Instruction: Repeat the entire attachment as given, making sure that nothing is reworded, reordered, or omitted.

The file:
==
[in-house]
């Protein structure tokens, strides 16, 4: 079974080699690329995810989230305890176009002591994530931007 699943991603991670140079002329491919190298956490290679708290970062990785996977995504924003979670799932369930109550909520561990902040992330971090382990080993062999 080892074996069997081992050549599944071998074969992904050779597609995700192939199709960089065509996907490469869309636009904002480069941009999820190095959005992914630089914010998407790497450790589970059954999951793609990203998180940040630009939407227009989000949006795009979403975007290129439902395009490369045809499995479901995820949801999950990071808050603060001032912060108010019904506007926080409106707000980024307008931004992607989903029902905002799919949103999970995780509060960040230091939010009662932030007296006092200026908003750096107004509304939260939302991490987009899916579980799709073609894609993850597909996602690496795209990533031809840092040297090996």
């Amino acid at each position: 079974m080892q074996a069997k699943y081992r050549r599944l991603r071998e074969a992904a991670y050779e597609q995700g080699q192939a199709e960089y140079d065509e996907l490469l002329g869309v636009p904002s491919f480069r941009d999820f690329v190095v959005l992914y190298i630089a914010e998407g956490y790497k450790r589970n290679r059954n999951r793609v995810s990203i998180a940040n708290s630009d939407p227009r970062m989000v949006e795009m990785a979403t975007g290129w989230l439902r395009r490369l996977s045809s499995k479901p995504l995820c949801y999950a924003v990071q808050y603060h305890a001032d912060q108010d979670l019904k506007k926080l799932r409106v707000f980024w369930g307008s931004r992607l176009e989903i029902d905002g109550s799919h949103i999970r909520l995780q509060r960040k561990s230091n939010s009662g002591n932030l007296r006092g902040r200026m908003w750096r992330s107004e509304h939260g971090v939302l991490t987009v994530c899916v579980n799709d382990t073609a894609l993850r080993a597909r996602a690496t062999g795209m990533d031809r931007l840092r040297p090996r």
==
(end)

[in-house]
């Protein structure tokens, strides 16, 4: 079974080699690329995810989230305890176009002591994530931007 699943991603991670140079002329491919190298956490290679708290970062990785996977995504924003979670799932369930109550909520561990902040992330971090382990080993062999 080892074996069997081992050549599944071998074969992904050779597609995700192939199709960089065509996907490469869309636009904002480069941009999820190095959005992914630089914010998407790497450790589970059954999951793609990203998180940040630009939407227009989000949006795009979403975007290129439902395009490369045809499995479901995820949801999950990071808050603060001032912060108010019904506007926080409106707000980024307008931004992607989903029902905002799919949103999970995780509060960040230091939010009662932030007296006092200026908003750096107004509304939260939302991490987009899916579980799709073609894609993850597909996602690496795209990533031809840092040297090996």
């Amino acid at each position: 079974m080892q074996a069997k699943y081992r050549r599944l991603r071998e074969a992904a991670y050779e597609q995700g080699q192939a199709e960089y140079d065509e996907l490469l002329g869309v636009p904002s491919f480069r941009d999820f690329v190095v959005l992914y190298i630089a914010e998407g956490y790497k450790r589970n290679r059954n999951r793609v995810s990203i998180a940040n708290s630009d939407p227009r970062m989000v949006e795009m990785a979403t975007g290129w989230l439902r395009r490369l996977s045809s499995k479901p995504l995820c949801y999950a924003v990071q808050y603060h305890a001032d912060q108010d979670l019904k506007k926080l799932r409106v707000f980024w369930g307008s931004r992607l176009e989903i029902d905002g109550s799919h949103i999970r909520l995780q509060r960040k561990s230091n939010s009662g002591n932030l007296r006092g902040r200026m908003w750096r992330s107004e509304h939260g971090v939302l991490t987009v994530c899916v579980n799709d382990t073609a894609l993850r080993a597909r996602a690496t062999g795209m990533d031809r931007l840092r040297p090996r």